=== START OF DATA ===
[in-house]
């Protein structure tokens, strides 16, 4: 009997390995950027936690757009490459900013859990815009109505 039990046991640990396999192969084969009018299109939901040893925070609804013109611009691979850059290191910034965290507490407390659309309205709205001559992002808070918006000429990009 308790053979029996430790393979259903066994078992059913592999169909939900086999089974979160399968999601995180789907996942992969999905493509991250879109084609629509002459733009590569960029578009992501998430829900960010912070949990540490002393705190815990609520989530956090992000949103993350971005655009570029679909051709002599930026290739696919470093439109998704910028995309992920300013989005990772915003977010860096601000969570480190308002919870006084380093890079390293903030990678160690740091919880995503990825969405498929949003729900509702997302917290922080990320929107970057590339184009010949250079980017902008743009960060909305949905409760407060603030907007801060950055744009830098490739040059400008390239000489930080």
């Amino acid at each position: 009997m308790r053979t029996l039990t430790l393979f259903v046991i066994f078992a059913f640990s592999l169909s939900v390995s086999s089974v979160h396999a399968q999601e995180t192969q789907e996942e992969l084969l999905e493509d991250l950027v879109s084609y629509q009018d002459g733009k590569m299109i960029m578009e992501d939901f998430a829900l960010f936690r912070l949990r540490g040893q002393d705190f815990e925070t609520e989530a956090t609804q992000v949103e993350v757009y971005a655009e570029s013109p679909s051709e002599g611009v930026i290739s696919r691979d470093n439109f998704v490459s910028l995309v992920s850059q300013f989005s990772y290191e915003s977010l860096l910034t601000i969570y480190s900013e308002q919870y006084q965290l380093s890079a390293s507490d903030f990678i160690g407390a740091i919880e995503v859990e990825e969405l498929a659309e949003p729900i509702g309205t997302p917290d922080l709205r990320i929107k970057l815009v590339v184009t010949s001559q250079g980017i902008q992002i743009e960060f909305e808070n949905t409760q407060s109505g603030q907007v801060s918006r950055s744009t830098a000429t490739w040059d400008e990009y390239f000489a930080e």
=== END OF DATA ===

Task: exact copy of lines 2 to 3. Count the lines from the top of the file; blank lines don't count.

């Protein structure tokens, strides 16, 4: 009997390995950027936690757009490459900013859990815009109505 039990046991640990396999192969084969009018299109939901040893925070609804013109611009691979850059290191910034965290507490407390659309309205709205001559992002808070918006000429990009 308790053979029996430790393979259903066994078992059913592999169909939900086999089974979160399968999601995180789907996942992969999905493509991250879109084609629509002459733009590569960029578009992501998430829900960010912070949990540490002393705190815990609520989530956090992000949103993350971005655009570029679909051709002599930026290739696919470093439109998704910028995309992920300013989005990772915003977010860096601000969570480190308002919870006084380093890079390293903030990678160690740091919880995503990825969405498929949003729900509702997302917290922080990320929107970057590339184009010949250079980017902008743009960060909305949905409760407060603030907007801060950055744009830098490739040059400008390239000489930080």
């Amino acid at each position: 009997m308790r053979t029996l039990t430790l393979f259903v046991i066994f078992a059913f640990s592999l169909s939900v390995s086999s089974v979160h396999a399968q999601e995180t192969q789907e996942e992969l084969l999905e493509d991250l950027v879109s084609y629509q009018d002459g733009k590569m299109i960029m578009e992501d939901f998430a829900l960010f936690r912070l949990r540490g040893q002393d705190f815990e925070t609520e989530a956090t609804q992000v949103e993350v757009y971005a655009e570029s013109p679909s051709e002599g611009v930026i290739s696919r691979d470093n439109f998704v490459s910028l995309v992920s850059q300013f989005s990772y290191e915003s977010l860096l910034t601000i969570y480190s900013e308002q919870y006084q965290l380093s890079a390293s507490d903030f990678i160690g407390a740091i919880e995503v859990e990825e969405l498929a659309e949003p729900i509702g309205t997302p917290d922080l709205r990320i929107k970057l815009v590339v184009t010949s001559q250079g980017i902008q992002i743009e960060f909305e808070n949905t409760q407060s109505g603030q907007v801060s918006r950055s744009t830098a000429t490739w040059d400008e990009y390239f000489a930080e």